Aberdeen reported that 82 percent of companies have experienced unplanned downtime over the past three years and that unplanned downtime can cost a company as much as $260,000 an hour. This is a 60% increase since 2014. Unplanned downtime can significantly impact revenue but it can also negatively influence your reputation leading to lower NPS scores and even renewals. Unfortunately, many field service organizations still only react once an outage has happened. The key to reducing the negatives associated with unplanned downtime as well as a way to differentiate your firm in the market is to move your field service operations to a proactive and predictive stance. This is a new model of service delivery that is similar to how software is now increasingly distributed as a subscription service in the cloud. In this case, manufacturing organizations need to move to a Maintenance as a Service (MaaS) model that takes advantage of IoT, artificial intelligence and machine learning.
The Internet of Things (IoT) is enabling organizations to move from a reactive model to a proactive and preventative one, a key requirement for a MaaS offering. IoT is poised to radically change the way companies do business. For example, the total installed base of IoT connected devices is projected to amount to 75.44 billion worldwide by 2025, a fivefold increase in ten years and Gartner predicts that by 2021, 10 percent of customer-reported issues won’t need an on-site visit to be resolved because of the remote capabilities of the IoT.
The evolution of sensors in connected devices and advances in machine learning and artificial intelligence are combining to make field service increasingly predictive, highly efficient, and less dependent on human intervention. The business benefits are clear:
- Increased visibility into assets improves service efficiency and lowers costs
- Better understanding of customer needs based on actual usage data
- More accurate SLA design and compliance
Many manufacturers have heard about or adopted servitization, or the bundling of services along with your product to increase revenues. However, with the prevalence of IoT sensors coupled with advances in AI and ML, manufacturing organizations can move beyond just offering reactive services to a model that enables true differentiated offerings with a MaaS field service model.
The following illustration provides a good overview of the differences between a servitization model vs a MaaS one with the first diagram would be more akin to a servitization and the second a MaaS model.
As the diagram shows, a MaaS model is a better method because it solves problems before they happen, helping to eliminate expensive downtime. An added benefit, is that the collected data can be used in the product development process to help identify problem areas and move to fix them in future releases.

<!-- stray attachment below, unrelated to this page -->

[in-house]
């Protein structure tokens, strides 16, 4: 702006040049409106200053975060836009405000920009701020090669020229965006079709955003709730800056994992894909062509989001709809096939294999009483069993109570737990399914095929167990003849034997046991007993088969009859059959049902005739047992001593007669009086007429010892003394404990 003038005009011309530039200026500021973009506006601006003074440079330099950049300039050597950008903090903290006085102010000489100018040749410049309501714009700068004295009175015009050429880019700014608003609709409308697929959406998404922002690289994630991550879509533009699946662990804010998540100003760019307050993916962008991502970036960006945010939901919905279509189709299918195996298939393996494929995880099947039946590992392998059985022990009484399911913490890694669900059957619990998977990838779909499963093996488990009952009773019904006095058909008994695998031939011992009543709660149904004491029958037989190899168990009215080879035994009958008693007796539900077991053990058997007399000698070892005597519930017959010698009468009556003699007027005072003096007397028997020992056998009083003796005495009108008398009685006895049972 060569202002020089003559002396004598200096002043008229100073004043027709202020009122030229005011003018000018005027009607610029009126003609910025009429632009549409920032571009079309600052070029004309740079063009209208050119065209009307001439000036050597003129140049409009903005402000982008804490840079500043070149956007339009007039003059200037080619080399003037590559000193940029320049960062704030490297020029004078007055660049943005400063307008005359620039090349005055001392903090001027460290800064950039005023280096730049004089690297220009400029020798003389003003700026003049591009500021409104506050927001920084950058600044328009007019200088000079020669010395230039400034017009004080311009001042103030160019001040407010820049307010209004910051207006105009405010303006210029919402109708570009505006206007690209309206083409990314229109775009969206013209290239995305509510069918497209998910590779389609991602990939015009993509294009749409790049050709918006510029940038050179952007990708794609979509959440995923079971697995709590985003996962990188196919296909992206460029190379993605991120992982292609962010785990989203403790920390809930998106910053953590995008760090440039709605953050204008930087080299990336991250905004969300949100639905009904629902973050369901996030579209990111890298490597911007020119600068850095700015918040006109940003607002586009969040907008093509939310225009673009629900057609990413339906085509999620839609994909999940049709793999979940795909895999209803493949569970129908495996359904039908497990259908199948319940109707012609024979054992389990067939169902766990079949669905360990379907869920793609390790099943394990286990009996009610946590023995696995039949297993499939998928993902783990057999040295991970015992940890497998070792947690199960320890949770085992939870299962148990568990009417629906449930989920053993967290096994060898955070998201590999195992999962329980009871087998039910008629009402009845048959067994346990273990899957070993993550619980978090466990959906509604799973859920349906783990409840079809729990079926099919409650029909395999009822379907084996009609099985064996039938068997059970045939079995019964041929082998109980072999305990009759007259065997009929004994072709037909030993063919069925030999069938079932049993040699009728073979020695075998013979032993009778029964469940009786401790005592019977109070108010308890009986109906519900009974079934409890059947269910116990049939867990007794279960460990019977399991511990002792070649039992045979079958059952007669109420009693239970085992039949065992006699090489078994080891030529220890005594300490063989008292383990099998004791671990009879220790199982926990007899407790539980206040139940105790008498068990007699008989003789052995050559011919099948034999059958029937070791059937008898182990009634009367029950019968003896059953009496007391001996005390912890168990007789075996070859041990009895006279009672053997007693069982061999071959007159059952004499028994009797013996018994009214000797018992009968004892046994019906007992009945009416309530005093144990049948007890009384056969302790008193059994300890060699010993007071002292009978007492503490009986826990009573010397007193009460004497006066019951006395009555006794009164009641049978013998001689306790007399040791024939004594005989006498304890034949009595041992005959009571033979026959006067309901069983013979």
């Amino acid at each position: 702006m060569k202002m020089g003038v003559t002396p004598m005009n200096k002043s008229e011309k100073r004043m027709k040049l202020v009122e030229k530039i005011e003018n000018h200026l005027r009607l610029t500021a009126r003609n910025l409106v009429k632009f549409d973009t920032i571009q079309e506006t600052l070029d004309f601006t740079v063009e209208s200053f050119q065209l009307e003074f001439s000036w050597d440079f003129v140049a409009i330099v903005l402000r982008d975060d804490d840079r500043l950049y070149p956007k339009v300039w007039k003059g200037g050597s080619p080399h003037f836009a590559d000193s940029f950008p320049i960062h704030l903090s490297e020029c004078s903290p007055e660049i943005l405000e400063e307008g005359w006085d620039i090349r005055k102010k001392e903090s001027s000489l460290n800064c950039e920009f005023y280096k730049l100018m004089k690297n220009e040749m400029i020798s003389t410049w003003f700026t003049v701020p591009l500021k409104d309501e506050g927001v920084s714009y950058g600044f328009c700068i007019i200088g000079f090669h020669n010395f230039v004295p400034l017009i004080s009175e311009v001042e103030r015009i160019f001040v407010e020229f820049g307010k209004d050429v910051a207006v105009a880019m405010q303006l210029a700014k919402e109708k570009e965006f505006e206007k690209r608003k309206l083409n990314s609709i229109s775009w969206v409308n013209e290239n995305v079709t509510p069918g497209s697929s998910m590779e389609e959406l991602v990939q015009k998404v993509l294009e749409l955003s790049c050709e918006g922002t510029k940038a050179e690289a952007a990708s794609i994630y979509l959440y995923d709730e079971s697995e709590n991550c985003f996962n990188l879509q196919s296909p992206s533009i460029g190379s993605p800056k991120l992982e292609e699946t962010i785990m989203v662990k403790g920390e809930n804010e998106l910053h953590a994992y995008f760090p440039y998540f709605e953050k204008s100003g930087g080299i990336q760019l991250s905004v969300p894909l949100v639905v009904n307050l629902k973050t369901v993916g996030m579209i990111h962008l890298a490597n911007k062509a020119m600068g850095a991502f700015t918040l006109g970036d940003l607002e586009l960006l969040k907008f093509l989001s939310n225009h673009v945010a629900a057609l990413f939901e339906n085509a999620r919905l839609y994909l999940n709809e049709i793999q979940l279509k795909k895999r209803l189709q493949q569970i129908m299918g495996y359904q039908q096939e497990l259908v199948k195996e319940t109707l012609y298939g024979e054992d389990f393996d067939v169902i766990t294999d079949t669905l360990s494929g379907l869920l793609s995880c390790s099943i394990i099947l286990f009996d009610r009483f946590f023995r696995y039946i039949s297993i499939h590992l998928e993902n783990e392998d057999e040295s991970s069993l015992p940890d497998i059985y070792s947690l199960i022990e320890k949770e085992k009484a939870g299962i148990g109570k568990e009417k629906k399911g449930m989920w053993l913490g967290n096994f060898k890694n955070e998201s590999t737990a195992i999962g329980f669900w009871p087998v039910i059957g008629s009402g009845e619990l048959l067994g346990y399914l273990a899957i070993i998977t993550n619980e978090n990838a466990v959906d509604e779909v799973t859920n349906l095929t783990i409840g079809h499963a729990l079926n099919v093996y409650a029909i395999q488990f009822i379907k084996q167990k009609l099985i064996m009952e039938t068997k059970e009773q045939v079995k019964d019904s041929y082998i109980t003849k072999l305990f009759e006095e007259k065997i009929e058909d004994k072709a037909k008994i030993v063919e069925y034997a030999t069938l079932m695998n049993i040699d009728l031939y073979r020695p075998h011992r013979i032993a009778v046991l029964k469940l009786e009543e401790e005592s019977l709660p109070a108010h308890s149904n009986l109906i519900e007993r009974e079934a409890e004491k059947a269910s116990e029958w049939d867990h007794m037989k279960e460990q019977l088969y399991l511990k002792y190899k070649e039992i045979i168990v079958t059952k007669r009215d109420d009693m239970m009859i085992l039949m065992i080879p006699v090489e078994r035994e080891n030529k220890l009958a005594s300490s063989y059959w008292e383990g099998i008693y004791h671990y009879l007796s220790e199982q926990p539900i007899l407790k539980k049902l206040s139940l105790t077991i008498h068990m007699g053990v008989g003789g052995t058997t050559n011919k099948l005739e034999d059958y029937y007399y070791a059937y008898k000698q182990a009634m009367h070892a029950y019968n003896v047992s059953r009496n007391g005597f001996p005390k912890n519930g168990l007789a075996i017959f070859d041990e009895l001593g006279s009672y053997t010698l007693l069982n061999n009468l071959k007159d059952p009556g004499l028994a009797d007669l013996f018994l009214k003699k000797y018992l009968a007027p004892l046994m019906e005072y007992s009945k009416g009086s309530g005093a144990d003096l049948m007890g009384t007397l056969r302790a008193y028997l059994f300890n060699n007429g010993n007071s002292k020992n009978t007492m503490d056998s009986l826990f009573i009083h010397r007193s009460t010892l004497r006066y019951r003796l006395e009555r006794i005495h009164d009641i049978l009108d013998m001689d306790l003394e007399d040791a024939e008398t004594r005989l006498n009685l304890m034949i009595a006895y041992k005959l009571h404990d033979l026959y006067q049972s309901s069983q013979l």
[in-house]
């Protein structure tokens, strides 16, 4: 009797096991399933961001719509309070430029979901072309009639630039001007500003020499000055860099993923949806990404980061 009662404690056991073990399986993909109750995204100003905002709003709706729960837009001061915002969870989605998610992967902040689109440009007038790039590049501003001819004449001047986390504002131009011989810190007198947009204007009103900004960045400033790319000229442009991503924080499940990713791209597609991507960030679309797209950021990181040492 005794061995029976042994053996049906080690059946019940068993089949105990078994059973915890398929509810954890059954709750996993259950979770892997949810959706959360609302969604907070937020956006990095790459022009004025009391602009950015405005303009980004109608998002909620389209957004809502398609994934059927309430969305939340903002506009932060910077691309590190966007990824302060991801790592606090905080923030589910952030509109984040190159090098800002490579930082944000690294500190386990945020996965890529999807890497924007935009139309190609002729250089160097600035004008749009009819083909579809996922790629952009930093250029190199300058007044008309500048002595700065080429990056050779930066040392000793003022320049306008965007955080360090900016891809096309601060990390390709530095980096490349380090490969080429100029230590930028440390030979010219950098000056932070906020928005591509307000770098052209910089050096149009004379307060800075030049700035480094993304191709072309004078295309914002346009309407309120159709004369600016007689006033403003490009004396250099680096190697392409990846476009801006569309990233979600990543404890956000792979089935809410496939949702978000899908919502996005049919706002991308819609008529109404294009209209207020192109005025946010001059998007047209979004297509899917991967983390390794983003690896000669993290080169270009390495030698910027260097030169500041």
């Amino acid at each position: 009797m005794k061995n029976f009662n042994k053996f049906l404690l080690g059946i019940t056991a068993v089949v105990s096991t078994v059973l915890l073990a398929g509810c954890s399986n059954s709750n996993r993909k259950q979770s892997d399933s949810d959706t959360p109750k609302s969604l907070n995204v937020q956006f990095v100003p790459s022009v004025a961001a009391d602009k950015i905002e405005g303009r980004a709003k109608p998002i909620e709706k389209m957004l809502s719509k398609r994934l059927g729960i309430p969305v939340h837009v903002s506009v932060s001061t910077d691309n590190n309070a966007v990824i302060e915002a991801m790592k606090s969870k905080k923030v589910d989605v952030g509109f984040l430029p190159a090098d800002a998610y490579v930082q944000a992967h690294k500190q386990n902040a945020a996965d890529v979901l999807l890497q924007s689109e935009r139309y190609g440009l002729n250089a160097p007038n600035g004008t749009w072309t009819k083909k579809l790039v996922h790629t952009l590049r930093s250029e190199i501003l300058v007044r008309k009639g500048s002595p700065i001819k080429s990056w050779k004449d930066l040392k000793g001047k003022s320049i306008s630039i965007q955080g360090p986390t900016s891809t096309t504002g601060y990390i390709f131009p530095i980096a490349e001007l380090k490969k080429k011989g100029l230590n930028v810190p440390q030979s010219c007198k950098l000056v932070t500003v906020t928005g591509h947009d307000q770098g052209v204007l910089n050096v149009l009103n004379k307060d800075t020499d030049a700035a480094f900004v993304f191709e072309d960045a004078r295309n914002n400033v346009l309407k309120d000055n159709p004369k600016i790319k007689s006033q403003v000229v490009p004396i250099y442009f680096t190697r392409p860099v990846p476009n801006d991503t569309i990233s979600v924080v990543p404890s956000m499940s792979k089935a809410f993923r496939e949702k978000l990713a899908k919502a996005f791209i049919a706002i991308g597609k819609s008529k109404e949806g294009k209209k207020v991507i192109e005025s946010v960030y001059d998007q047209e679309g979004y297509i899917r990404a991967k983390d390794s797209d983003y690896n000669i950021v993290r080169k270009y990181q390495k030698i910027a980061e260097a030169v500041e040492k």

There is one key component that field organizations will need to move to a MaaS model and that is a FSM solution that can act on warning from sensors in real-time. Many FSM systems do not operate in real-time, eliminating many of the benefits of IoT alerts and platforms. A system that operates in real-time can:
- Receive the alert
- Open a ticket
- Assess the current location and status of all technicians
- Automatically insert the request in the schedule based on overall business priorities
- Schedule the proper person with the correct skill set and equipment
- Reschedule or cancel lower priority work
There are many FSM systems that only update periodically throughout the day, meaning that a dispatcher does not have an accurate view into the location of a technician nor the status of work. In this type of system, with an IoT alert, the dispatcher needs to wait until the system refreshes to get an up-to-date view of which technicians are available to complete the service. This delay can mean costly unplanned downtime, a missed SLA or, worse, not being able to help out quickly enough in an emergency situation.
In order to take your field service organization to the next maturity level beyond servitization, manufacturers and operator of assets are now moving towards a predictive maintenance strategy which also takes into account sensor data from machines. This MaaS approach will allow organizations to develop optimized maintenance and service schedules as well as more detailed failure predictions to reduce, if not eliminate, any unplanned downtime.